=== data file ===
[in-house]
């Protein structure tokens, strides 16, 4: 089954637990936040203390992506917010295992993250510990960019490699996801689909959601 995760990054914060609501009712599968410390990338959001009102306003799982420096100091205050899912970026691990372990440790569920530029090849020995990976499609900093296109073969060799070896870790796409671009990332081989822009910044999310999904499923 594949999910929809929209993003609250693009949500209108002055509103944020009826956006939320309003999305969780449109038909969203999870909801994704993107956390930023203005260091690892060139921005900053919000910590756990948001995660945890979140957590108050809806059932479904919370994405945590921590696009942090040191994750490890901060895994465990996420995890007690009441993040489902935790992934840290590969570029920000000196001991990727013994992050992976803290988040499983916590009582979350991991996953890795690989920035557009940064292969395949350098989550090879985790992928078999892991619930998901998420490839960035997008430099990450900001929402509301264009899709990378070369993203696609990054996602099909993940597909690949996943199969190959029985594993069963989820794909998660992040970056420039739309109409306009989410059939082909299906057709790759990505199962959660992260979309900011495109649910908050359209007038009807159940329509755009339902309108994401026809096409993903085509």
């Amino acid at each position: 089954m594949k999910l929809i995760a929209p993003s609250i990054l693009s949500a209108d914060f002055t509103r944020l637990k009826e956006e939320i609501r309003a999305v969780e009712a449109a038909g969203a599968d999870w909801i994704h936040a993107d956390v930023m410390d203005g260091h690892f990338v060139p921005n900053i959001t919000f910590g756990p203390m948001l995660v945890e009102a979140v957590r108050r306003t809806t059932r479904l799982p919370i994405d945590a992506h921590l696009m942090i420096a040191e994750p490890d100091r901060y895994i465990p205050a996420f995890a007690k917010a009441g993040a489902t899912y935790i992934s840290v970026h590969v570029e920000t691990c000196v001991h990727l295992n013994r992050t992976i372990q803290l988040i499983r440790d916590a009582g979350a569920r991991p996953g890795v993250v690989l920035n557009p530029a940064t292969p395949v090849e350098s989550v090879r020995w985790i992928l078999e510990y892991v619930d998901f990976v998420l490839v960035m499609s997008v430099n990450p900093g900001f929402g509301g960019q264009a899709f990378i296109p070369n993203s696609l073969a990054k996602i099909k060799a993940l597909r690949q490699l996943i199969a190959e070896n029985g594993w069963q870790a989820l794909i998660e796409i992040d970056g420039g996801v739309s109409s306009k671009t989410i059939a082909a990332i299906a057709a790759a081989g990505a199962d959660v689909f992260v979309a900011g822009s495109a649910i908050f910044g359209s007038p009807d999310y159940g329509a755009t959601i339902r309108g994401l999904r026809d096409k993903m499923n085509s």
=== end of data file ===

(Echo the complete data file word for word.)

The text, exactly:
[in-house]
């Protein structure tokens, strides 16, 4: 089954637990936040203390992506917010295992993250510990960019490699996801689909959601 995760990054914060609501009712599968410390990338959001009102306003799982420096100091205050899912970026691990372990440790569920530029090849020995990976499609900093296109073969060799070896870790796409671009990332081989822009910044999310999904499923 594949999910929809929209993003609250693009949500209108002055509103944020009826956006939320309003999305969780449109038909969203999870909801994704993107956390930023203005260091690892060139921005900053919000910590756990948001995660945890979140957590108050809806059932479904919370994405945590921590696009942090040191994750490890901060895994465990996420995890007690009441993040489902935790992934840290590969570029920000000196001991990727013994992050992976803290988040499983916590009582979350991991996953890795690989920035557009940064292969395949350098989550090879985790992928078999892991619930998901998420490839960035997008430099990450900001929402509301264009899709990378070369993203696609990054996602099909993940597909690949996943199969190959029985594993069963989820794909998660992040970056420039739309109409306009989410059939082909299906057709790759990505199962959660992260979309900011495109649910908050359209007038009807159940329509755009339902309108994401026809096409993903085509």
């Amino acid at each position: 089954m594949k999910l929809i995760a929209p993003s609250i990054l693009s949500a209108d914060f002055t509103r944020l637990k009826e956006e939320i609501r309003a999305v969780e009712a449109a038909g969203a599968d999870w909801i994704h936040a993107d956390v930023m410390d203005g260091h690892f990338v060139p921005n900053i959001t919000f910590g756990p203390m948001l995660v945890e009102a979140v957590r108050r306003t809806t059932r479904l799982p919370i994405d945590a992506h921590l696009m942090i420096a040191e994750p490890d100091r901060y895994i465990p205050a996420f995890a007690k917010a009441g993040a489902t899912y935790i992934s840290v970026h590969v570029e920000t691990c000196v001991h990727l295992n013994r992050t992976i372990q803290l988040i499983r440790d916590a009582g979350a569920r991991p996953g890795v993250v690989l920035n557009p530029a940064t292969p395949v090849e350098s989550v090879r020995w985790i992928l078999e510990y892991v619930d998901f990976v998420l490839v960035m499609s997008v430099n990450p900093g900001f929402g509301g960019q264009a899709f990378i296109p070369n993203s696609l073969a990054k996602i099909k060799a993940l597909r690949q490699l996943i199969a190959e070896n029985g594993w069963q870790a989820l794909i998660e796409i992040d970056g420039g996801v739309s109409s306009k671009t989410i059939a082909a990332i299906a057709a790759a081989g990505a199962d959660v689909f992260v979309a900011g822009s495109a649910i908050f910044g359209s007038p009807d999310y159940g329509a755009t959601i339902r309108g994401l999904r026809d096409k993903m499923n085509s």